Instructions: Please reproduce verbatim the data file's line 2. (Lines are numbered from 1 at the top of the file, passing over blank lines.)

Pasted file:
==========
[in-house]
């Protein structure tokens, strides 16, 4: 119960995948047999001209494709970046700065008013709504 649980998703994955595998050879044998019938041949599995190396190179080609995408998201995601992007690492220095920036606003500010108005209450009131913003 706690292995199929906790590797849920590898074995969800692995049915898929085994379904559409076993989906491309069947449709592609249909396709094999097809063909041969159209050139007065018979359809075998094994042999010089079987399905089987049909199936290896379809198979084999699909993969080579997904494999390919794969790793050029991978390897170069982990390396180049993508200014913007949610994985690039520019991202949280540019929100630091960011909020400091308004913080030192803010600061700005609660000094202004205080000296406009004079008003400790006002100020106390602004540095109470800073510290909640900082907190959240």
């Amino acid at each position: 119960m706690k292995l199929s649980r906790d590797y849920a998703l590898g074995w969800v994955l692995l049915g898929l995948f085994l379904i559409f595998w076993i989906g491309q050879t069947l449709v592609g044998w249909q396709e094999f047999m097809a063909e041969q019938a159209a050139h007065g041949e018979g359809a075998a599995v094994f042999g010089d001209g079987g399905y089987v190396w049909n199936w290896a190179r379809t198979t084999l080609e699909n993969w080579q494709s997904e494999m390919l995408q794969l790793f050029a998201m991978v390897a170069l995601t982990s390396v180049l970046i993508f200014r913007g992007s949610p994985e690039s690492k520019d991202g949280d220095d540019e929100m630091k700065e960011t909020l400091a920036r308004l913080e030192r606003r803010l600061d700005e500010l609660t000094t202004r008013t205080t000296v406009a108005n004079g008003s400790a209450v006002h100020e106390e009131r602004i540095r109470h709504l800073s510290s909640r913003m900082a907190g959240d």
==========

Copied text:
């Protein structure tokens, strides 16, 4: 119960995948047999001209494709970046700065008013709504 649980998703994955595998050879044998019938041949599995190396190179080609995408998201995601992007690492220095920036606003500010108005209450009131913003 706690292995199929906790590797849920590898074995969800692995049915898929085994379904559409076993989906491309069947449709592609249909396709094999097809063909041969159209050139007065018979359809075998094994042999010089079987399905089987049909199936290896379809198979084999699909993969080579997904494999390919794969790793050029991978390897170069982990390396180049993508200014913007949610994985690039520019991202949280540019929100630091960011909020400091308004913080030192803010600061700005609660000094202004205080000296406009004079008003400790006002100020106390602004540095109470800073510290909640900082907190959240």